So firstly you can't drive this from an Arduino pin, it needs much more current. Secondly if you do use PWM you'll have to work out the root-mean-square values to get it right. There is a possibility that 5V might be too high for the heater as it will be dissipating 4.5W during the pulses rather than the 0.35W it is designed for - this might cause too much thermal stress and/or melt bonding wires.

I would suggest using a voltage regulator to drop your supply volt down to 1.4V (this needs an adjustable regulator) for the heater. Alternatively you could try a current-limiting resistor to control it but its not clear if the heater's resistance varies with temperature (like a bulb filament) - if so current limiting might not work reliably.

MarkT:

my concern is that I am using PWM to generate the 1.4v, which I am not convinced is working....

That definitely will be an issue - this is a resistive heater and it needs 1.4V DC or 1.4V AC (rms) at about 0.25A.

I could supply 1.4V DC with 0.25A, and use an Arduino pin to switch a transistor controlling either 1.4V or 5V though presumably?

What about using an audio amplifier like an OpAmp in voltage follower mode? So you would be able to direct control output voltage. Maybe you'll find a d-type one so you can save power. Also seems like some motor drivers could do the job at 0.25A.

I have decided to go with having both a 1.4V and a 5V input, switching between the two using transistor logic. In the long term voltage following does seem a good idea!

I am obviously powering off an external source now as well since there seems no way no power the requirements of the device from an Arduino itself!

Aside from these sensors, does anyone know of any low cost gas sensors which would be more suited to Arduino?

Regards,

AK

The MQ-7 seems to be the cheapest on the market. "More suitable to Arduino" means the interface, am I right? This mybe the point of least interest. The main point - I mean - is a robust, uncomplicated and reliable measurement.

my concern is that I am using PWM to generate the 1.4v, which I am not convinced is working…

That definitely will be an issue - this is a resistive heater and it needs 1.4V DC or 1.4V AC (rms) at about 0.25A.

I would think that PWM would work pretty well for a resistive heater (as long as it’s capable of handling the short pulses at 5V.) Effectively, the thermal mass of the internal components should do the necessary integration. After all, a typical lamp dimmer or a home’s air conditioning unit is essentially PWM.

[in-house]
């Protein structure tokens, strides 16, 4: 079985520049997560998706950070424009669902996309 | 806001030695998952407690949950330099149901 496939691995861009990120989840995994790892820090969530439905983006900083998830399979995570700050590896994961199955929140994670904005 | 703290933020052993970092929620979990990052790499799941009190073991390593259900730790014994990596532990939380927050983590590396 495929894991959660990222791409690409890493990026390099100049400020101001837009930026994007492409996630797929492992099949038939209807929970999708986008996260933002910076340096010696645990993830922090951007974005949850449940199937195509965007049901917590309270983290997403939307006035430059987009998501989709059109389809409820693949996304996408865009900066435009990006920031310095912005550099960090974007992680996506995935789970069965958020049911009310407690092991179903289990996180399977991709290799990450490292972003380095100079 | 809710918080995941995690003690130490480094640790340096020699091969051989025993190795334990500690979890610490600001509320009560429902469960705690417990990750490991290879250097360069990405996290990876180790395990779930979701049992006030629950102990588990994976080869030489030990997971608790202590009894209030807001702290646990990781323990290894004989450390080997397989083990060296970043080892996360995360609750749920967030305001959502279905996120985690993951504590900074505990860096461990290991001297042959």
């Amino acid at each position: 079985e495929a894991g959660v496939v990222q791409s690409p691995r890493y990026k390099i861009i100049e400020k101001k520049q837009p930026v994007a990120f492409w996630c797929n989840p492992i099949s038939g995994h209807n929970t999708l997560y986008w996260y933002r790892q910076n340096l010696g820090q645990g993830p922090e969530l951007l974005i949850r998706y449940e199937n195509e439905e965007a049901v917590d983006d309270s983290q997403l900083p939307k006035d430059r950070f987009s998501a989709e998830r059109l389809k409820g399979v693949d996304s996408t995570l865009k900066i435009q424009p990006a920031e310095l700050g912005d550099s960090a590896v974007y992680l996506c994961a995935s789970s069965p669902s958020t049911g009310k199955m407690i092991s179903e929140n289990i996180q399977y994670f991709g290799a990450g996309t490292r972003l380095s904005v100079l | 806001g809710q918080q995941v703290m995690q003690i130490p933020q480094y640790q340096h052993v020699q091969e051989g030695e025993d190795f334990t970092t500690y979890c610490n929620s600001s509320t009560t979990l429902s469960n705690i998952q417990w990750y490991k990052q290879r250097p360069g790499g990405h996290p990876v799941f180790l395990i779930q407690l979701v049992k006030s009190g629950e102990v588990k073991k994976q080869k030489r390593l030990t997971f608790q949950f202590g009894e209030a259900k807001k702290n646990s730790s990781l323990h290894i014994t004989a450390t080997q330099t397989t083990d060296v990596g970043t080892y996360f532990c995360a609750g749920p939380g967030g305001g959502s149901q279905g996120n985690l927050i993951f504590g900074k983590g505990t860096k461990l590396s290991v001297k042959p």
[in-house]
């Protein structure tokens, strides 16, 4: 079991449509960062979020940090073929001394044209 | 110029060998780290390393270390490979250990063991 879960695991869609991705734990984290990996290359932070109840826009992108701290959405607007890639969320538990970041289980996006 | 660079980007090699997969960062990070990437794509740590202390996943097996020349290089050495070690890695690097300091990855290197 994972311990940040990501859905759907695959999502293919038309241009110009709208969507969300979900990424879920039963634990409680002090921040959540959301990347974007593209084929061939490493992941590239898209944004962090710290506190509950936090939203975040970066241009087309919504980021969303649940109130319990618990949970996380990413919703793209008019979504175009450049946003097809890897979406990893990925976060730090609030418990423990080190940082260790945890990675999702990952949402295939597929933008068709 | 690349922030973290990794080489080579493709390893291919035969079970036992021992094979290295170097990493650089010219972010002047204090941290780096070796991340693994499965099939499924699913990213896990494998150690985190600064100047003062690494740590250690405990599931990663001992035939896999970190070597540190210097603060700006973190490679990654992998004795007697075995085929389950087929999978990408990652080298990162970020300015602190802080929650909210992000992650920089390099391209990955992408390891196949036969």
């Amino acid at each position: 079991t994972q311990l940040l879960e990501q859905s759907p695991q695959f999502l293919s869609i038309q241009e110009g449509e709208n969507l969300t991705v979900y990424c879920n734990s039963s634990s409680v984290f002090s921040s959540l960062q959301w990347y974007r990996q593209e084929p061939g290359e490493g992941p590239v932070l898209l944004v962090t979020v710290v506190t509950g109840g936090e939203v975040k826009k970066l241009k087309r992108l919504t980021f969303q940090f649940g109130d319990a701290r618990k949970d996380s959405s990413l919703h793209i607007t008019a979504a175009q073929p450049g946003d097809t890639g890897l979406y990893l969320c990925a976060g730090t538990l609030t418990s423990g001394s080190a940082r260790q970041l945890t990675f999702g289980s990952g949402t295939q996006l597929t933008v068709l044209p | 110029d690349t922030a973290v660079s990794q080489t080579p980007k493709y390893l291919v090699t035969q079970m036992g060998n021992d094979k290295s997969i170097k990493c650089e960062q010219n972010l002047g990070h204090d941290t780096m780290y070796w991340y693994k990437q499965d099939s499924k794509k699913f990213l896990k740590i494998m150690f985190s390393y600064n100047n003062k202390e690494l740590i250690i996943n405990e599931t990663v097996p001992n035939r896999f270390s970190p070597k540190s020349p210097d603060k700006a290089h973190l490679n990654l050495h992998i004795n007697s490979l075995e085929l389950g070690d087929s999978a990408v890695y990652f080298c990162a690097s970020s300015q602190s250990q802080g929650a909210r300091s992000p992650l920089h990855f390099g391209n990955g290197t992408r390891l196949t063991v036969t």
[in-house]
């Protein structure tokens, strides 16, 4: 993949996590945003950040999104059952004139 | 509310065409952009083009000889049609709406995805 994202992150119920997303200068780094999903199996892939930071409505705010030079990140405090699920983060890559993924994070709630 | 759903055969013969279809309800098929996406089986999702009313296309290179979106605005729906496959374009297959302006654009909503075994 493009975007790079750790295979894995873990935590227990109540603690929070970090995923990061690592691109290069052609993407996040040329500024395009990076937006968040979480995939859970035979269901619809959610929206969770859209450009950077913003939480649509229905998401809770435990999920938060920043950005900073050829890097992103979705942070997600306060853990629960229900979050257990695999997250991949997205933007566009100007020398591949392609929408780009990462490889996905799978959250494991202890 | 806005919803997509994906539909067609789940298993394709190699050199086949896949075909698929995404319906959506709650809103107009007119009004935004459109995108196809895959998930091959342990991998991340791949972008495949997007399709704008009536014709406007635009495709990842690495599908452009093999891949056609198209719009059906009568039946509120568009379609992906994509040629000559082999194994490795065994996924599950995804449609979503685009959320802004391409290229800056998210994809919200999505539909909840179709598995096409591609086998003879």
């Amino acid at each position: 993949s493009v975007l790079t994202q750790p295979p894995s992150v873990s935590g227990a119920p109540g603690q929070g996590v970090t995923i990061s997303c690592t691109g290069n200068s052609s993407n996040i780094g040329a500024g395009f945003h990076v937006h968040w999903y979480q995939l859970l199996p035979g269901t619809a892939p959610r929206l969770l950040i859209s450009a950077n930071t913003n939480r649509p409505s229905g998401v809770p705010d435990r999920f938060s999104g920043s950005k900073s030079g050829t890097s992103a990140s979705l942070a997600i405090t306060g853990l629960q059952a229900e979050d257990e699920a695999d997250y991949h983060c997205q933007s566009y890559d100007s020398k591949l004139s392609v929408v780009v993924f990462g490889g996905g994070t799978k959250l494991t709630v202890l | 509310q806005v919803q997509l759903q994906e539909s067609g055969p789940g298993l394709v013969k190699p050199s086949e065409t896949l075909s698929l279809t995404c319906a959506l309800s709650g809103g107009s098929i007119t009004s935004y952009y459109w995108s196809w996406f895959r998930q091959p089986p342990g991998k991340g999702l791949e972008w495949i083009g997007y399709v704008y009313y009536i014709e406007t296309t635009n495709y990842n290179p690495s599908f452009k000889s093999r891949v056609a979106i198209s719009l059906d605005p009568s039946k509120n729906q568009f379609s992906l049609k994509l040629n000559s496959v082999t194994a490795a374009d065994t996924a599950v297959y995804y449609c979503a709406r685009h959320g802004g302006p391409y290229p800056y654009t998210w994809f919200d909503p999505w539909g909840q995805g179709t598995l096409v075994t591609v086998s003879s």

(I have no actual experience with the sensor involved, though…)

do you know how to convert that output of mq7 to ppm?

yes..im using that one.the program is only for the toggle and getting the output of sensor. the problem is i dont know how to convert the output to a useful one

vhenamae: i dont know how to convert the output to a useful one

If by "useful" you want a CO value in parts per million you have several hoops to jump through.

You will need to measure temperature and relative humidity. If the temperature is not 20°C or the relative humidity is not 33% you will have to adjust your readings according to Figure 4.

You also have to calibrate the sensor with a known concentration of CO. The R0 value (resistance at 100 ppm CO, 33% RH and 20°C) is the basis for measuring other CO levels and can be anywhere from 2K? to 20K?. You have to measure it and to do that you need a chamber with a known concentration of CO, preferably 100 ppm.

If you just want a VERY ROUGH value, look at my first response: "if the resistance drops to 1/28th the resistance in clean air you probably have about 100ppm and 1/280th would put it at about 4000ppm"

Good luck.

thank you so much.. sir im using a code in converting it to ppm but im not sure about it.could you please guide me?